NY Lawmakers Pass Bill to Convert Distressed Hotels Into Affordable Housing

The bill will now move to Gov. Andrew Cuomo for approval.

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The New York State Legislature passed a bill to allow the conversion of some distressed hotels and vacant commercial office spaces into permanent affordable housing. 

The legislation, called the Housing Our Neighbors With Dignity Act, will create a mechanism for the state to purchase hotel or office properties that will be owned and operated by nonprofit organizations, to be determined by the Division of Housing and Community Renewal (DHCR). The state budget in April included $100 million to fund the project.

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“One hundred million is a start, but is by no means enough,” Senate Deputy Majority Leader Michael Gianaris, who sponsored the bill, said in a speech on the Senate floor June 9. “We are hoping to access federal monies and, as the program keeps rolling, I’m sure we’ll have this conversation in next year’s budget. But this is the way that housing opportunities should be created.”

The legislation, which passed both the state Senate and state Assembly Wednesday, will now go to Gov. Andrew Cuomo’s desk for approval.

The new affordable housing created by the bill will be made available to low-income households and people who were previously homeless, according to a press release. 

At least half the units will be set aside for people who were homeless immediately before applying for the converted units, while the other half will have an 80 percent area median income cap for tenants. The bill also requires that the average income of all tenants in a newly converted building not exceed half of the area median income.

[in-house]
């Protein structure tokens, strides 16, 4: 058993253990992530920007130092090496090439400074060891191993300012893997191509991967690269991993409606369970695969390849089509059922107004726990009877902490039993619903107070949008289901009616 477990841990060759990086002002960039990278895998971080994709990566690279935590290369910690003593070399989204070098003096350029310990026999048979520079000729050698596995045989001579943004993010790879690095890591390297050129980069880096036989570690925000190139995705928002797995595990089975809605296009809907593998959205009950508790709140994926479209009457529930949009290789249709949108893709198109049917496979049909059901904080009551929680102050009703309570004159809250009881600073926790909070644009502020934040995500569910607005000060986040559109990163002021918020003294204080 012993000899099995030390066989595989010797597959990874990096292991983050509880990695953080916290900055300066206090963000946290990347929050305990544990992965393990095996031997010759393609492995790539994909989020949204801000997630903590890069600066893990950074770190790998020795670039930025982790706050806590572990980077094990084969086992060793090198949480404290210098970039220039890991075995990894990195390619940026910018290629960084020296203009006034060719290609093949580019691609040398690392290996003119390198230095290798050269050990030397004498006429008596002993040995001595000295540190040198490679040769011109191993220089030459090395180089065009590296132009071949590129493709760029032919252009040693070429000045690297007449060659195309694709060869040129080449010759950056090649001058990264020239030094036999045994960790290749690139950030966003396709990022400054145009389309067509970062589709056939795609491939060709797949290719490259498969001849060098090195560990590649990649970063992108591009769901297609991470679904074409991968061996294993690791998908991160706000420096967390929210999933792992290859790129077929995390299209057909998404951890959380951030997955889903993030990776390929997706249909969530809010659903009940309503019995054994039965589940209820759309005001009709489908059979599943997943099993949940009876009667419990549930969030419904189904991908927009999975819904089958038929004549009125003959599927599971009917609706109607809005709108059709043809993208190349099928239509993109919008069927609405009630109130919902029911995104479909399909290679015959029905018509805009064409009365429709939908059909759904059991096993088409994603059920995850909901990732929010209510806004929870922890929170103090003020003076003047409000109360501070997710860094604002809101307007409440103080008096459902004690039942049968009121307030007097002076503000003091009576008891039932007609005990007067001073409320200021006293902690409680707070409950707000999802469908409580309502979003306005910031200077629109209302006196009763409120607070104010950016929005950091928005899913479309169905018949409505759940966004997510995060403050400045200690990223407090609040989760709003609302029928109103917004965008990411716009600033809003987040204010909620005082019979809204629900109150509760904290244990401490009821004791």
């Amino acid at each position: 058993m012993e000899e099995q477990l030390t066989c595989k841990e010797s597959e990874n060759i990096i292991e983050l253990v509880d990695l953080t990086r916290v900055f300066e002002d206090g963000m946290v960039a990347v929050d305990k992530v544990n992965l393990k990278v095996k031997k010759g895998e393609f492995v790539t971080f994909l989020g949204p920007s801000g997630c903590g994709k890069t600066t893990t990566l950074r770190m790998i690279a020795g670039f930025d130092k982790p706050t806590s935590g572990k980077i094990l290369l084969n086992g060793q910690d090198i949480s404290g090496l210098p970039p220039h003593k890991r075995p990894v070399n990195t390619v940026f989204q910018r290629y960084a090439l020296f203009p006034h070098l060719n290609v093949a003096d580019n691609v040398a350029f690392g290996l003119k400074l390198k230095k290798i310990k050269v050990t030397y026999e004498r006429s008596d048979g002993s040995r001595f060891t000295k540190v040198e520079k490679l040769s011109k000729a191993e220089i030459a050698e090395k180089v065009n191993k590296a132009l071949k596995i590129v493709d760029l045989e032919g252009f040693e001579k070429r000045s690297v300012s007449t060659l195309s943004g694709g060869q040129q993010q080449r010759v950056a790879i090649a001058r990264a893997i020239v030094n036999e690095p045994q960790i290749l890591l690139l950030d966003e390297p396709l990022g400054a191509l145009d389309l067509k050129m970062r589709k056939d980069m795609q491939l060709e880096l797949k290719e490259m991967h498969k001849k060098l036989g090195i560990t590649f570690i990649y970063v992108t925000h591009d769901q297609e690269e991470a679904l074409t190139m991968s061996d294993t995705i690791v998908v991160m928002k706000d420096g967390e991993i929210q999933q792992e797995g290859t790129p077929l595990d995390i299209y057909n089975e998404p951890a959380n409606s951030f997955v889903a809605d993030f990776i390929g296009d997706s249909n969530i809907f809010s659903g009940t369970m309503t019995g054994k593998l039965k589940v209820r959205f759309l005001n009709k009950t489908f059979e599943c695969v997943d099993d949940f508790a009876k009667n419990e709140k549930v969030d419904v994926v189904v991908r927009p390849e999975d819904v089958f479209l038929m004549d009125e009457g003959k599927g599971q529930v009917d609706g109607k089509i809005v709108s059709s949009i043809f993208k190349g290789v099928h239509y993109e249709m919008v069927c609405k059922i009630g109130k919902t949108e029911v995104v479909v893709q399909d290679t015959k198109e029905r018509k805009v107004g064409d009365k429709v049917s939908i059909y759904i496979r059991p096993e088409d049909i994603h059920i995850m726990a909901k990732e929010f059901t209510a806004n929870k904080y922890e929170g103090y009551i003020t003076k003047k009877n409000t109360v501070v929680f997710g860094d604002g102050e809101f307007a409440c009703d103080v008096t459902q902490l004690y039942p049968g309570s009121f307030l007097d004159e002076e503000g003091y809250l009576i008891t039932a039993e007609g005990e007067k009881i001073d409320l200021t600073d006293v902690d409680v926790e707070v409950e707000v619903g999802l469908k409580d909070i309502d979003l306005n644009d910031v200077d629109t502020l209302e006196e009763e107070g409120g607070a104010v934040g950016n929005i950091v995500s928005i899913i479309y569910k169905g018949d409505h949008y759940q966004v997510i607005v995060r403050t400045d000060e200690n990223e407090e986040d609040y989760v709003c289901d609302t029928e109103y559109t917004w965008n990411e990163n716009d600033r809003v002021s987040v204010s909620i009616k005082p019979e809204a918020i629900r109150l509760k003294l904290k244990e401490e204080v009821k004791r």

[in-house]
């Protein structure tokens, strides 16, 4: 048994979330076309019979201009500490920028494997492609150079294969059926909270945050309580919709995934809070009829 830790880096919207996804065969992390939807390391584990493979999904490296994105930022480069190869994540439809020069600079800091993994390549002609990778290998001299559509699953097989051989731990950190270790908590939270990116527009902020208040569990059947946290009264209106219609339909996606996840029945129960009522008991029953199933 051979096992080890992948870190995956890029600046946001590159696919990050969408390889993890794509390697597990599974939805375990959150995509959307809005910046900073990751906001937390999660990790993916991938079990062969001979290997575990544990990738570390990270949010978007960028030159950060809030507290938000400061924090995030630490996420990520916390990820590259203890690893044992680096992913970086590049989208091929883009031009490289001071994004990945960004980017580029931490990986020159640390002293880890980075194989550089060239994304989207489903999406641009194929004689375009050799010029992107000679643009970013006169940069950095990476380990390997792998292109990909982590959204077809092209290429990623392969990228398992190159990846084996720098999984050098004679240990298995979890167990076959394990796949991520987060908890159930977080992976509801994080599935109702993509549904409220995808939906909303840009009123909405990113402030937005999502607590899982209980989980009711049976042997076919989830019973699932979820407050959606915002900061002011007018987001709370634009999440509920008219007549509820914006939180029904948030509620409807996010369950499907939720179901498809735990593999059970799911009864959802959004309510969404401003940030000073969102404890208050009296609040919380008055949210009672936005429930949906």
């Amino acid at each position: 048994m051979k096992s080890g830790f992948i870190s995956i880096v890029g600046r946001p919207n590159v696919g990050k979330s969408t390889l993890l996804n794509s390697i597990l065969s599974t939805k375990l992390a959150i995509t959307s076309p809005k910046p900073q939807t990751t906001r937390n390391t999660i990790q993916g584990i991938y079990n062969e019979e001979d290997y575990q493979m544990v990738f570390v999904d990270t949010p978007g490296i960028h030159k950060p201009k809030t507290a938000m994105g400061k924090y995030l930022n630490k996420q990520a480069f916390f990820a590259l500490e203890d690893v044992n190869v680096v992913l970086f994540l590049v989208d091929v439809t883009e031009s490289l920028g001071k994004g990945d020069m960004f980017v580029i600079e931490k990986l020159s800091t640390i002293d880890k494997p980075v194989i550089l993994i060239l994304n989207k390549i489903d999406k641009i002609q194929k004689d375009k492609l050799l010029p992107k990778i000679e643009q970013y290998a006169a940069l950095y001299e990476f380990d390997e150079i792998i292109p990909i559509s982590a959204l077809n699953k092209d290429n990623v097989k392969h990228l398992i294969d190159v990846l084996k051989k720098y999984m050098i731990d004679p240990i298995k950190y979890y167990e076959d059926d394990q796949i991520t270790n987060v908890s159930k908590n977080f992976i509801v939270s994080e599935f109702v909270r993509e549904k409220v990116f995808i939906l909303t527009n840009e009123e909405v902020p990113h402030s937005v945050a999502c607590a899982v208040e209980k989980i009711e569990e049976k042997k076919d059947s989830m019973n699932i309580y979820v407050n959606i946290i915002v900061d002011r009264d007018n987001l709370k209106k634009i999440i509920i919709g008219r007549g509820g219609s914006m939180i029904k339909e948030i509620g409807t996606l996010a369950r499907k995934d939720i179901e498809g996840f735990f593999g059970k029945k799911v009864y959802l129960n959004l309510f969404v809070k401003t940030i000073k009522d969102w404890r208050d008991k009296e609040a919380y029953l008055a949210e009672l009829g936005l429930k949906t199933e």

Tenants living at these properties will not pay rent that’s more than 30 percent of their income, according to the bill’s text.

“This is truly affordable opportunities for people in need and I’m thrilled that we’re passing it today,” added Gianaris in his speech.

The program would ensure prevailing wages for building service employees working at the converted properties in New York City, though small converted properties would be exempt from this requirement.

For hotels with workers represented by a union, union leadership will be notified before a hotel is acquired and the original owner of the property must certify that the union has agreed to the acquisition.

New York City has been grappling with what to do with the swath of hotel and office space left vacant because of the coronavirus pandemic, but the city’s zoning codes make conversion into housing a difficult prospect. And real estate executives have raised concerns with Gianaris’ bill because it leaves out the private sector.

“Any successful conversions program will require close collaboration between the public and private sectors,” Jim Whelan, president of the Real Estate Board of New York, previously told Commercial Observer. “The proposed legislation seeking to exclude the private sector from any conversions program will not be economically feasible and will prevent the state and city from working together to generate much-needed housing and affordable housing.”

Update: This story has been updated to show the bill passed in the New York State Assembly.